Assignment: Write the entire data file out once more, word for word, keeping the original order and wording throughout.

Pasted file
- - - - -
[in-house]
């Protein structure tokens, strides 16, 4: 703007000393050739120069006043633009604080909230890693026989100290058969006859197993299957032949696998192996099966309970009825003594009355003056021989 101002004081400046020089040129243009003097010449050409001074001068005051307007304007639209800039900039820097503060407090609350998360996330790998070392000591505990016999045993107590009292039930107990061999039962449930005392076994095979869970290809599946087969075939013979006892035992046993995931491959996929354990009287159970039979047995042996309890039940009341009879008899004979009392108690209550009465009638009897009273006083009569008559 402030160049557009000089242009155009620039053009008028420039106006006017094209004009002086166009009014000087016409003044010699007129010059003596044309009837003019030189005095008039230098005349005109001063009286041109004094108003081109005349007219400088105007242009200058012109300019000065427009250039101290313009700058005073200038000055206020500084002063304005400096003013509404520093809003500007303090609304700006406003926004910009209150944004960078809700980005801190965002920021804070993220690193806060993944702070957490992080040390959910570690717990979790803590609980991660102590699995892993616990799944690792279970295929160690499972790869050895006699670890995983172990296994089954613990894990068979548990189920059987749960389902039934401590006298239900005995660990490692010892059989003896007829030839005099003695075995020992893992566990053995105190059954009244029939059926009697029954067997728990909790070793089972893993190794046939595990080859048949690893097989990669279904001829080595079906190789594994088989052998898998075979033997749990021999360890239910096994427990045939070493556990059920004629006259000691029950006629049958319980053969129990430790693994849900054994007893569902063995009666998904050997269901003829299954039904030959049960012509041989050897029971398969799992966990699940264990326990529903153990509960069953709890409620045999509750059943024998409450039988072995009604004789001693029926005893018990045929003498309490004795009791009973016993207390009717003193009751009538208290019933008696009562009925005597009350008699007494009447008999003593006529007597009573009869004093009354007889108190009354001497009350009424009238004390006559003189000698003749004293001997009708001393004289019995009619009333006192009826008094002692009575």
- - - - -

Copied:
[in-house]
């Protein structure tokens, strides 16, 4: 703007000393050739120069006043633009604080909230890693026989100290058969006859197993299957032949696998192996099966309970009825003594009355003056021989 101002004081400046020089040129243009003097010449050409001074001068005051307007304007639209800039900039820097503060407090609350998360996330790998070392000591505990016999045993107590009292039930107990061999039962449930005392076994095979869970290809599946087969075939013979006892035992046993995931491959996929354990009287159970039979047995042996309890039940009341009879008899004979009392108690209550009465009638009897009273006083009569008559 402030160049557009000089242009155009620039053009008028420039106006006017094209004009002086166009009014000087016409003044010699007129010059003596044309009837003019030189005095008039230098005349005109001063009286041109004094108003081109005349007219400088105007242009200058012109300019000065427009250039101290313009700058005073200038000055206020500084002063304005400096003013509404520093809003500007303090609304700006406003926004910009209150944004960078809700980005801190965002920021804070993220690193806060993944702070957490992080040390959910570690717990979790803590609980991660102590699995892993616990799944690792279970295929160690499972790869050895006699670890995983172990296994089954613990894990068979548990189920059987749960389902039934401590006298239900005995660990490692010892059989003896007829030839005099003695075995020992893992566990053995105190059954009244029939059926009697029954067997728990909790070793089972893993190794046939595990080859048949690893097989990669279904001829080595079906190789594994088989052998898998075979033997749990021999360890239910096994427990045939070493556990059920004629006259000691029950006629049958319980053969129990430790693994849900054994007893569902063995009666998904050997269901003829299954039904030959049960012509041989050897029971398969799992966990699940264990326990529903153990509960069953709890409620045999509750059943024998409450039988072995009604004789001693029926005893018990045929003498309490004795009791009973016993207390009717003193009751009538208290019933008696009562009925005597009350008699007494009447008999003593006529007597009573009869004093009354007889108190009354001497009350009424009238004390006559003189000698003749004293001997009708001393004289019995009619009333006192009826008094002692009575």